“ ‘Cause you gotta blame someone for your own confusion…”

by Katie Pizzuto on March 30, 2011

in beer,marketing

There is nothing—and I mean nothing—like negative publicity to create a stampede-like demand for a new product nowadays, and what’s always fun to watch is the idiot posse that kicks up the dust to begin with, trying so desperately (and so unsuccessfully) to prevent the product from getting to market at all.

The following conversation is one that easily could have taken place last year, high above Fifth Avenue, just one block from several other buildings and their glut of “creative types” whose high-priced retainers keep them off this country’s unemployment lines:

“Veuve Clicquot has been kicking our client’s ass in the Champagne market here in the US for the last ten years. Between that French Women Don’t Get Fat book coming out, and what we might as well call product placement in the stained glass windows at the Notre Dame in Reims, we can’t even touch their market share, and that needs to change quickly, or you can bet your mortgage that Seagram is going to be shopping for a new agency for Mumm when our contract’s up. What I need from you people today are ideas. Ideas that will give the widow a run for her money. Ideas that will generate a buzz worthy of news coverage. Ideas that will justify an overblown price tag.”

“Maybe we can play off that whole ‘tie a yellow ribbon’ thing, and start tying red ribbons around all the trees in New York City. You know…Cordon Rouge?”

What trees in New York City?”

“Oh, right.”

“Can we get Fridays to run a co-op with us? Just in a few test markets? Or maybe Walmart?”

“No, people, it’s gotta be about lifestyle…about luxury…about bling. Champagne has to make them feel like they’re splurging on something reserved for the wealthy.”

“What about hiring Lil Wayne as a spokesperson? You know how rappers are always drinking Champagne. Why not sponsor his tour?”

“He’s in jail, idiot.”

“Your point? Imagine the ad: He’s sitting in his cell. To his right and left are other prisoners, drinking water out of a tin cup. But there in the center is Lil Wayne, sipping on chilled Mumm, and the headline reads, ‘They Took My Gat, But I Kept My Magnum.’”

The room goes silent. Bob stands. “That’s not half bad. If we can get him to tattoo Mumm’s red ribbon across his…well, whatever skin real estate he’s got left at this point…we could have something.”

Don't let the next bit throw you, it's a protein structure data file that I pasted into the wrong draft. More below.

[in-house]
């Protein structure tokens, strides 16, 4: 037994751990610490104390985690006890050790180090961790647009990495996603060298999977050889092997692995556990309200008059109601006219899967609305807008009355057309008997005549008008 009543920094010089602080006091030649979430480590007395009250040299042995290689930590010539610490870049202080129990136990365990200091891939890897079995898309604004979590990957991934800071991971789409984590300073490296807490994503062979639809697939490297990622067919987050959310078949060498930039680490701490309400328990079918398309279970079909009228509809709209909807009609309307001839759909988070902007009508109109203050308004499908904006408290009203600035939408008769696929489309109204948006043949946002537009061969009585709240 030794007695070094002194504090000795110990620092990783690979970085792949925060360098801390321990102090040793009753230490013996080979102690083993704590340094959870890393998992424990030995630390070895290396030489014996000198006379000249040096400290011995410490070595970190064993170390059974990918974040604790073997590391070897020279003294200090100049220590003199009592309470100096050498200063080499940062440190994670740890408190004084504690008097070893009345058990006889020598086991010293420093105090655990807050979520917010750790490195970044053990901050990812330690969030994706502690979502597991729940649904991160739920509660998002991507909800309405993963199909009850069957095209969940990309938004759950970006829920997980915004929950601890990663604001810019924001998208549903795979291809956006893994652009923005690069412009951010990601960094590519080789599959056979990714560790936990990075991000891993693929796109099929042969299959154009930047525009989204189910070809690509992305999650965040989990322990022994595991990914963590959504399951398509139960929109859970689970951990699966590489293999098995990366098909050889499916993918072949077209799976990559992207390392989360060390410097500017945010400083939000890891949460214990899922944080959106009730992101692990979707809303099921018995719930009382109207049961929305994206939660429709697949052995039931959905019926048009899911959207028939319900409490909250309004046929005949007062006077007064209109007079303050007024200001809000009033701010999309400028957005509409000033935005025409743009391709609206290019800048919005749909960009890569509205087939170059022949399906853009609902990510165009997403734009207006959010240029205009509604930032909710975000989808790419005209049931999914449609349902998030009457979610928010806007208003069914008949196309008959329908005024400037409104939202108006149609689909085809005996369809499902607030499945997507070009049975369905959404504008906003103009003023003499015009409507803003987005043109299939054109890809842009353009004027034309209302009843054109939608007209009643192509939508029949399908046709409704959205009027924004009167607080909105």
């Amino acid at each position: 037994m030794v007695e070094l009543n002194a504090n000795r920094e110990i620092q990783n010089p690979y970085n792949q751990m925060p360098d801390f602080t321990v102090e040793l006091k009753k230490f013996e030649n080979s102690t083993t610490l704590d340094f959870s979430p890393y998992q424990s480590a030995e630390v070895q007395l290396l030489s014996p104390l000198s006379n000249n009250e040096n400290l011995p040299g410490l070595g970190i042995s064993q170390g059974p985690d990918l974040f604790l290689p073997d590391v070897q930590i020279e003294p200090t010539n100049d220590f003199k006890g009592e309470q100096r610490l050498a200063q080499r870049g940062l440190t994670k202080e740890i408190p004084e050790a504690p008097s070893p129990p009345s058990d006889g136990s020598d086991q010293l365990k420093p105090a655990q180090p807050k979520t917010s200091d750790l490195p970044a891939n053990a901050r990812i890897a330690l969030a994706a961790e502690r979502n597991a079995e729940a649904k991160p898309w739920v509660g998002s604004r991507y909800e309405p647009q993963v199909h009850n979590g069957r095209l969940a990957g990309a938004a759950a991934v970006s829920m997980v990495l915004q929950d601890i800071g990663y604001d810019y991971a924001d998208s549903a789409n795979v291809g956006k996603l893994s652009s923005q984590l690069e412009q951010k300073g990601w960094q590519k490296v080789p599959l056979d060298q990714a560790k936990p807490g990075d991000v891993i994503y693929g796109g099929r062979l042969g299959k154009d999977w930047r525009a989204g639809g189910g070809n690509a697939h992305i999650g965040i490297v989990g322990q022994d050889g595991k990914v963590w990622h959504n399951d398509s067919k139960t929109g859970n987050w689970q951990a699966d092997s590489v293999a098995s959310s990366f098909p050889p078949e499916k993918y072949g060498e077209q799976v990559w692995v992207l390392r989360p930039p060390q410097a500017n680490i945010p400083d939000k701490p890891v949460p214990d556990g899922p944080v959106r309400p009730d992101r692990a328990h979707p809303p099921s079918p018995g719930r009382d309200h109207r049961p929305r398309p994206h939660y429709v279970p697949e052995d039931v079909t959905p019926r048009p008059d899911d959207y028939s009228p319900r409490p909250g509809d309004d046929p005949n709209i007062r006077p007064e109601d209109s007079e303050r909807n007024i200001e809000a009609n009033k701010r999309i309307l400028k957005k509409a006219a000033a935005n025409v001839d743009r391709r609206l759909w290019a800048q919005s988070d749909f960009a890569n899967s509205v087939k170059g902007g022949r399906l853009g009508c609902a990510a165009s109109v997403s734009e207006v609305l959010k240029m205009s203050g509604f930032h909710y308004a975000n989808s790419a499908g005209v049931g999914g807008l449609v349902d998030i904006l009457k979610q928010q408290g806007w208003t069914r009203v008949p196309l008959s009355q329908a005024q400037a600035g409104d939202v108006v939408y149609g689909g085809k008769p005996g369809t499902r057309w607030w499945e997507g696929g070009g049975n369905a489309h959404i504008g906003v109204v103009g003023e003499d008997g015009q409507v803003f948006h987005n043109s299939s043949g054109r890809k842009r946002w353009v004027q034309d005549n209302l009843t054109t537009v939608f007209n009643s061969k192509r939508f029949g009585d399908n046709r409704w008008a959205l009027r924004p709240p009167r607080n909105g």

I wrote that over a year ago as an introduction to a piece I did about the Champagne industry, and obviously there are no new ideas because Pabst Brewing is going to be releasing Blast by Colt 45 in a couple of weeks and its spokesperson is none other than Snoop Dogg.  But what’s gotten this country’s paranoid lunatic fringe up in arms (calling for its ban before it even hits a shelf) is that the fruit-flavored drink, despite its 12% alcohol content, is “specifically targeted to younger people” with its grape, raspberry watermelon, strawberry lemonade and blueberry pomegranate flavors. The fringe is crying that it’s a hazard because it can be confused with soft drinks, and NYC Councilman Robert Jackson just called for Blast to be banned in New York. Jackson’s equally brain-dead aide added, “In the short term, a drink like this masks and shrouds the effects of alcohol. That’s dangerous for our young people.”

The black holes in these arguments are so many I hardly know where to begin, so I’ll focus on the most face-smacking obvious. The product is being sold in either a liquor store or other location that sells alcohol, alongside other alcoholic beverages. That means someone is supposed to be checking IDs at the register, whether they have a bottle of Blast or a bottle of Lafite in hand (the Blast actually having the lower ABV hilariously enough). I can’t imagine how this will be confused with soda if it’s nowhere near soda. Another problem they mention is the “targeting young people” argument, one that would most likely not exist if this puritanical country raised its children to be responsible drinkers…children that learned to enjoy the taste of a little wine complementing their meal, rather than see it vilified. You never saw much binge drinking (or funneling, or shot pounding) in European universities because there was no stigma attached to alcohol. But instead we are raising low-hanging fruit for the alcohol industry in general, not just Pabst Brewing.

As to the drink masking and shrouding the effects of alcohol, exactly what the fuck does that say about orange juice? Cranberry juice? Are you serious? If that argument is to hold any water at all then Coke should be banned for it’s long-standing position as the perfect mask to Jack Daniels’ and Bacardi’s effects. Given the alcohol content those beverages boast, I’d be more worried about Coke’s complicity than Colt 45’s.

But the jackpot of course is that by demanding a ban on something you nearly always inadvertently create an intense desire for it. If any other companies are out there considering their angle of attack…err, I mean marketing campaign…for an upcoming product, their best bet is no doubt to develop a product that’s likely to incite deep-seeded protest. The more someone hates it, the more someone else loves it….not because it deserves love, but merely because it inspires lust.

{ 2 comments… read them below or add one }

1 Don March 31, 2011

Same deal with Four Loco. People are just too stupid and need to be protected from their own dumbassedness (hey new word)!


2 Vinny April 1, 2011

Yikes. Why doesn’t anybody ban stuff like this because it sucks? As it stands, however, I can’t get behind this ban because, as you so eloquently state, the whole history of drinking alcohol is centered around hiding it’s taste.


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